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on 24 July 2004
The Roses of No Man's Land gives a refreshingly different perspective on World War One. This most dreadful of conflicts has become synonymous with appalling slaughter but until I read this extraordinary book I have always seen these events in the abtract - a question of numbers rather than individuals. Macdonald had put together a complelling collection of stories of individual courage and endurance, of casualties and those who looked after them and in so doing gives the reader a very personal insight into the suffering of those involved.
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on 12 August 2017
Lyn MacDonald has done a great job for all of us with her series of books on WW1. All written when it was still possible to gather first hand accounts from those who had lived through the war. The memories and stories told form the core of each book, from the early days of the war through to 1918 and the Armistice. This is about the work of the VAD's, the ladies who volunteered to assist the hospital staff dealing with the casualties of warfare. Horrendous in many places but a must read. Lyn MacDonald deserves a medal herself.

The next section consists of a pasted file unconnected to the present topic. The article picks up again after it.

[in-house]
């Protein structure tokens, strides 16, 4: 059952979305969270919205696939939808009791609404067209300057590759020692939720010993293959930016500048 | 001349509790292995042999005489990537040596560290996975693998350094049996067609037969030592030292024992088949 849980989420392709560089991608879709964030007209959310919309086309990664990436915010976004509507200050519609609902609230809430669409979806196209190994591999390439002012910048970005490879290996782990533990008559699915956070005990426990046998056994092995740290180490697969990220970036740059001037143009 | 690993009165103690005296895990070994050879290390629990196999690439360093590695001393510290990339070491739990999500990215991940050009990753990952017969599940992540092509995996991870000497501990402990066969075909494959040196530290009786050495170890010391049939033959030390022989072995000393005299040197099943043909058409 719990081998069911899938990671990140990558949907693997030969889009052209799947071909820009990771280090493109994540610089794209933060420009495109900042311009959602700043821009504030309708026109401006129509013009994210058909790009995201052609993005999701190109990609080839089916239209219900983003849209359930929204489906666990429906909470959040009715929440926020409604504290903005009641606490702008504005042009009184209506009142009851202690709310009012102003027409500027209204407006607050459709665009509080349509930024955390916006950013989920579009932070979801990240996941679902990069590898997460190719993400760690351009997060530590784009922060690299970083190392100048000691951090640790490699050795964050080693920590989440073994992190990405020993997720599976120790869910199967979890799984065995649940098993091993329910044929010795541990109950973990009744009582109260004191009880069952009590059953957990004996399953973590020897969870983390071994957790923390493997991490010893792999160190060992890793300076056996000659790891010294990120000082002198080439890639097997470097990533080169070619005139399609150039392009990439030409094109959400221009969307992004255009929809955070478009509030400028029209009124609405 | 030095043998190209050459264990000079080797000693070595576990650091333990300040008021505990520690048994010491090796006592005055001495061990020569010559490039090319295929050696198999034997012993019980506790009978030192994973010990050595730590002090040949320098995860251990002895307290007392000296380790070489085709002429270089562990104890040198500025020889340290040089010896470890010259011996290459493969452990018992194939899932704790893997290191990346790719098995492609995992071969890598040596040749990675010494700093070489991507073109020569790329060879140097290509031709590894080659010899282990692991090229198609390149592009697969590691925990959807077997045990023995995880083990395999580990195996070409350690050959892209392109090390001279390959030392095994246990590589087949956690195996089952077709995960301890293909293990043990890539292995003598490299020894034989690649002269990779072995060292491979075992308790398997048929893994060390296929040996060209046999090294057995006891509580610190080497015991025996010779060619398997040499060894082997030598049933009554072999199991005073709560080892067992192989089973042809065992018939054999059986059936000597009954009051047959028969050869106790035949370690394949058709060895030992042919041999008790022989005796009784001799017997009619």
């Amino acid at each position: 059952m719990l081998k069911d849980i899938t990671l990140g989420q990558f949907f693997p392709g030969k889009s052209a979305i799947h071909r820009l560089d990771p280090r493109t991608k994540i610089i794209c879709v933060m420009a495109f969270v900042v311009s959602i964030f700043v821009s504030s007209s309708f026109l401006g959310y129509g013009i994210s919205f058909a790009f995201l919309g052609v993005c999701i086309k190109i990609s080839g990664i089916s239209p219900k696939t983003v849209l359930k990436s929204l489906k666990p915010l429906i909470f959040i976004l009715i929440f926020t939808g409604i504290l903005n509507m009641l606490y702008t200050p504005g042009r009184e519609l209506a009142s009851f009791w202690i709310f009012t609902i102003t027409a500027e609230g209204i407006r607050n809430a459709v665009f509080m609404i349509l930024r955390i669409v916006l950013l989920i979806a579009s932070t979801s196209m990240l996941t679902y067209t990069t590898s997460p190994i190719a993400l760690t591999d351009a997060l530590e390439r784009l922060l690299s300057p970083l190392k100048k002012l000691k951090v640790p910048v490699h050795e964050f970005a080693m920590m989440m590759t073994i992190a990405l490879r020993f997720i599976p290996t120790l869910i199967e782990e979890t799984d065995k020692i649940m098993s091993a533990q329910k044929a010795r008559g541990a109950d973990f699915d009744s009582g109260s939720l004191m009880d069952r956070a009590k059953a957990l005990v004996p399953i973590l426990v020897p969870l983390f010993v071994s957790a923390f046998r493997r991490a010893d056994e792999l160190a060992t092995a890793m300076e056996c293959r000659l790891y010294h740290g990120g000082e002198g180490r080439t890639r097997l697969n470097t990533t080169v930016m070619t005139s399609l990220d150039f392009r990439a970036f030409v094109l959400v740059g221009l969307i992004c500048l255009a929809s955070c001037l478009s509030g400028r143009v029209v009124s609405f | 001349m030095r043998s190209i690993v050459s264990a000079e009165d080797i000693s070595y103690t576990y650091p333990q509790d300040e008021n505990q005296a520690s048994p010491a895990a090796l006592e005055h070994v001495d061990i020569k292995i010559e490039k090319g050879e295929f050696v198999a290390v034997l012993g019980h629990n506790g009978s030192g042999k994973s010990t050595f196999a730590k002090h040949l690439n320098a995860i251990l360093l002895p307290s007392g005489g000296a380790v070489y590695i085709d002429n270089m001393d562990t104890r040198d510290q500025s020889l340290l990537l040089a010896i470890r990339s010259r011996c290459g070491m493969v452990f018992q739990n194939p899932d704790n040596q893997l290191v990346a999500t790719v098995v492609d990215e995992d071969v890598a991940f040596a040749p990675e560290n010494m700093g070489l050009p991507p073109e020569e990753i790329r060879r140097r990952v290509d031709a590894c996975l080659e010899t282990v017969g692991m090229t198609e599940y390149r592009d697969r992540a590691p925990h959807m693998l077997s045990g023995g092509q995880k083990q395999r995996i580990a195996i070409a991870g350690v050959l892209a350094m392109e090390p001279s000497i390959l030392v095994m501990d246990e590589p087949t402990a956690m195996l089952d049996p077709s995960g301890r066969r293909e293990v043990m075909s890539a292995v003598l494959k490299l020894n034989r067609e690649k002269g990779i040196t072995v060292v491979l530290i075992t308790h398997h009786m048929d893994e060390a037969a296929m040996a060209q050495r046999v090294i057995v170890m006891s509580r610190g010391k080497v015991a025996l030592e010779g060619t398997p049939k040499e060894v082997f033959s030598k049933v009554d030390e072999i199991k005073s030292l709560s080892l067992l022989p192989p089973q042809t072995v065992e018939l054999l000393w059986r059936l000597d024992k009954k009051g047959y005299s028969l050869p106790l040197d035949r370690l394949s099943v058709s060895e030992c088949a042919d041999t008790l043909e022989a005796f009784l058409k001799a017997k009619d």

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on 6 May 2003
The detail in this story is extrodinary and extensive, spanning the entire First World War from the beginning to the end. It shows a different kind of War to that normally written and shows war at both its cruelist and its kindest. Indeed, both the British Tommy and his German counterpart show alot of compassion for each other , according to the Nurses reports.These reports are the result of verbal interviews conducted with the wounded men and officers and are covering both the Western Front and the near East and Turkish Campaigns. An excellent and interesting read.
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on 5 July 2017
The story of the tragedy of war.
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on 13 May 2017
Moving and informative of a time and place. Especially for those with a medical background
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on 14 December 2009